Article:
Global Fastener News

1994 FIN – Huck Uses Personal Computers in Designing Blind Fasteners

January 28
00:00 2010

FASTENER HISTORY
1994 FIN – Huck Uses Personal Computers in Designing Blind Fasteners

November 28, 1994 FIN – Huck International engineers have modeled the deformation of a metal fastener using a personal computer, yielding improved design for blind fasteners on airplanes.

The finite-element analysis (FEA) package Inertia from Indianapolis, Indiana-based Modern Computer Aided Engineering automatically rebuilds the model and updates load increments and shields users from non-linear problems.

“Huck’s analysis showed two design variables that could be changed to more effectively position the clamping portion of the blind fastener, making it better able to join metal panels of varying thickness.” Huck product engineer Dave Hazelman told FIN.

“Solid rivets in airplanes require access to the back of a hole,” Hazelman said. “Someone must take a bucking bar and pound the back side of the rivet so that it collapses and squeezes the pieces of metal together.”

Where there is no access, blind fastener replace conventional rivets. An installation gun pulls a pin against a metal sleeve with an annealed area designed to collapse. The pin head bears against the blind end of the sleeve until it collapses to form a bulb similar to the back of a solid rivet. Then the pin breaks off leaving a countersunk fastener.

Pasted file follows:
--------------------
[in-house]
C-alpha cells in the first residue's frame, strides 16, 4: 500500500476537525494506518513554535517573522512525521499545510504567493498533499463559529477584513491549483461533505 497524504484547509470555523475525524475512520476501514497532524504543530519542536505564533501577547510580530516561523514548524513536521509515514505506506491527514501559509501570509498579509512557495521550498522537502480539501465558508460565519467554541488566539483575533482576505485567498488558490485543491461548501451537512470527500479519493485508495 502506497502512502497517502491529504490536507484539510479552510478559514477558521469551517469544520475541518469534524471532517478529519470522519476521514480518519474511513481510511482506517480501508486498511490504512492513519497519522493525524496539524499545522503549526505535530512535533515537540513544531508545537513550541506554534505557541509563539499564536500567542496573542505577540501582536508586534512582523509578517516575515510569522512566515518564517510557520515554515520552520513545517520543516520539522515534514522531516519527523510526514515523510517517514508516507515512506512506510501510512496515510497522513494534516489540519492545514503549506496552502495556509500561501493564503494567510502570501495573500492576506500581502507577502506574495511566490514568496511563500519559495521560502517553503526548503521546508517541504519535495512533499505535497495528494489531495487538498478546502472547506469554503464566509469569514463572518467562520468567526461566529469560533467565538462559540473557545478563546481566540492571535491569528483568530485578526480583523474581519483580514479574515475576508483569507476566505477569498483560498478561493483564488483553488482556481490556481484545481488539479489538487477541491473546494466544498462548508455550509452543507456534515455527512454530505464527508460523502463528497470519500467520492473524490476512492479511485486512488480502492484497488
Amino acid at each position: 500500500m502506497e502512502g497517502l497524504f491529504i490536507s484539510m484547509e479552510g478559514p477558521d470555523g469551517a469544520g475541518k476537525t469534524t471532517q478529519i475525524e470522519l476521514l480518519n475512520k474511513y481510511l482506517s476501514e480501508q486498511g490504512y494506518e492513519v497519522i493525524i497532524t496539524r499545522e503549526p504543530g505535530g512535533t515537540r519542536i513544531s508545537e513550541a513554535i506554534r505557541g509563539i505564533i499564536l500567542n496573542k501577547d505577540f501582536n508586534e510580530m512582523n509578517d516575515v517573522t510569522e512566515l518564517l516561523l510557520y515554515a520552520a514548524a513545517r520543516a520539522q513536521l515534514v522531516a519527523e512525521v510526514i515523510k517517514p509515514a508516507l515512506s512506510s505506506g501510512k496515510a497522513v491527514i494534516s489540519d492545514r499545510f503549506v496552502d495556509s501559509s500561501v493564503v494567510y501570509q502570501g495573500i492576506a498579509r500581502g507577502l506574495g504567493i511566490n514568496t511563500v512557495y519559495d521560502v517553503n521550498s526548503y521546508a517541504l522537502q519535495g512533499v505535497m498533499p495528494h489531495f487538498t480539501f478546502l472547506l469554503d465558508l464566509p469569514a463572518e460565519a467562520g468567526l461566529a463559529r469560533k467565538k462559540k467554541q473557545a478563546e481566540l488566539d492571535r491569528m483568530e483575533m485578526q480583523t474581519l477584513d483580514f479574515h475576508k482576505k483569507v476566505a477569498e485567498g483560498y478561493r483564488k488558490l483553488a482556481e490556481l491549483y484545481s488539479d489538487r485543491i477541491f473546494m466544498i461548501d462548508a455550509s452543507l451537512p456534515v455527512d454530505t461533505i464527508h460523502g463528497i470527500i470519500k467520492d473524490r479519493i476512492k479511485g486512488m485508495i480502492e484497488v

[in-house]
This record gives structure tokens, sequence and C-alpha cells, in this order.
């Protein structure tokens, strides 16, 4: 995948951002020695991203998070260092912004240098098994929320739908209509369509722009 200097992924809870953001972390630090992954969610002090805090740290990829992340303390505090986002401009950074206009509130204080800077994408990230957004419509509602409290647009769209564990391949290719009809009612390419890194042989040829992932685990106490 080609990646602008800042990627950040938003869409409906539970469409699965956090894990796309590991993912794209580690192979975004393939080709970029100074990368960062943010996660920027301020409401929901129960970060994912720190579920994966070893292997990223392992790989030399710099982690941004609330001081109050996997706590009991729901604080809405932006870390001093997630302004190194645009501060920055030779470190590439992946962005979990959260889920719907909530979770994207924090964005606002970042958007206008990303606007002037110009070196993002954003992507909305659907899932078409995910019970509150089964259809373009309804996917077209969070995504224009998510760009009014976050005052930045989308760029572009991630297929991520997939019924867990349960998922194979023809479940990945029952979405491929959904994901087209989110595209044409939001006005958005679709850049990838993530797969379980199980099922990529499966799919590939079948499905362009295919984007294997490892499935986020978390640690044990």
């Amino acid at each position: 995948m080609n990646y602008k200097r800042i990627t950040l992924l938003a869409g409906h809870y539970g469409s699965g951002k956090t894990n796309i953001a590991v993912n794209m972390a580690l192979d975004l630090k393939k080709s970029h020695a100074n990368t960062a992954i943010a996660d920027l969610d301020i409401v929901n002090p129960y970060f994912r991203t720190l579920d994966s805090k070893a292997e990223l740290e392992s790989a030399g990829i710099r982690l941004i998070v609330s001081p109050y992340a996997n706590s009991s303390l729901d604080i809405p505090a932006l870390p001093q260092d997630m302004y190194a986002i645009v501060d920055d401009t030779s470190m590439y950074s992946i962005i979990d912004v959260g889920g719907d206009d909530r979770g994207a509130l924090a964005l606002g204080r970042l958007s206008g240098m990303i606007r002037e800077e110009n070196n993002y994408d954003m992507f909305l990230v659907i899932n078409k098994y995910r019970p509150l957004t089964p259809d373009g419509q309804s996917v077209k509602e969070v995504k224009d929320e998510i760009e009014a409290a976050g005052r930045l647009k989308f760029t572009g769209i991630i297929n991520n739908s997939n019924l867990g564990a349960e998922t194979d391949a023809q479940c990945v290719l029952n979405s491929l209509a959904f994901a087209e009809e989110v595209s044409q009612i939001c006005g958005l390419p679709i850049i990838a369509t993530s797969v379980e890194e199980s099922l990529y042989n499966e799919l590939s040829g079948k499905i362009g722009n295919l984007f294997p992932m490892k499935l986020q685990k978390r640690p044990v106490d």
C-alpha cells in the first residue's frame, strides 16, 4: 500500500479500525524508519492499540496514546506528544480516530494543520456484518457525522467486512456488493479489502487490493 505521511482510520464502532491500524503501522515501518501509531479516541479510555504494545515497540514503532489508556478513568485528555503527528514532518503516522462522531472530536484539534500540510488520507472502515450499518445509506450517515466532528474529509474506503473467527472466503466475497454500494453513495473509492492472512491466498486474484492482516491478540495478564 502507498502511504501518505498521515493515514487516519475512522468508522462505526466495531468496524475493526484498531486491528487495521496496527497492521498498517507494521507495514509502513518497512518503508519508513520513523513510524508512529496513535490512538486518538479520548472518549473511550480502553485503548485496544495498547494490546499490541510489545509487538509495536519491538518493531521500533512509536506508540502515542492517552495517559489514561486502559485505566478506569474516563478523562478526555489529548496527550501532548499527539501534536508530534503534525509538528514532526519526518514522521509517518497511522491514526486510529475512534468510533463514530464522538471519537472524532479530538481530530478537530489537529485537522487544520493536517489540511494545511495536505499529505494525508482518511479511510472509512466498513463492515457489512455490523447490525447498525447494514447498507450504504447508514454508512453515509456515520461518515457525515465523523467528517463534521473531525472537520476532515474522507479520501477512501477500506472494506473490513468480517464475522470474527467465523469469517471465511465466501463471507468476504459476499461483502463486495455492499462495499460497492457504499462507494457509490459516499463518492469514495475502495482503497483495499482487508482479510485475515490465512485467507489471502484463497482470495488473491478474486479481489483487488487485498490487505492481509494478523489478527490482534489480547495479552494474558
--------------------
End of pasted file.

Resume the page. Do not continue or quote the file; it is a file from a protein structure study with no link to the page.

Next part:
Huck makes blind rivets, bolts and the Huck clinch primarily for aerospace uses.

The clinch is a less expensive rivet to clamp the outside sheet metal together.

Huck first used FEA to improve performance of blind bolts made of titanium where the bolt had to have a wide grip range and precise collapse area positioning.

“Huck could control the manufacturing process for the bolt, but the collapse of the sleeve was due entirely to the plastic deformation characteristics of the titanium, which they could not control until they understood it,” Hazelman said.

That required non-linear analysis, he added.

The results taught engineers that there was some bending in the sleeve at the beginning of the collapse that they had not been aware of. The analysis pointed out unexpected distortions.

The computer program allowed engineers to investigate redesign options quickly. ©1994/2010 Fastener Industry News

Related Links:

• Huck / Alcoa Fastening

Related Articles

0 Comments

No Comments Yet!

There are no comments at the moment, do you want to add one?

Write a comment

Only registered users can comment.

Register for our Mailing List

Sign up now to receive valuable weekly news about the fastener companies, people, and trends impacting the industry. REGISTER NOW
error: Content is protected !!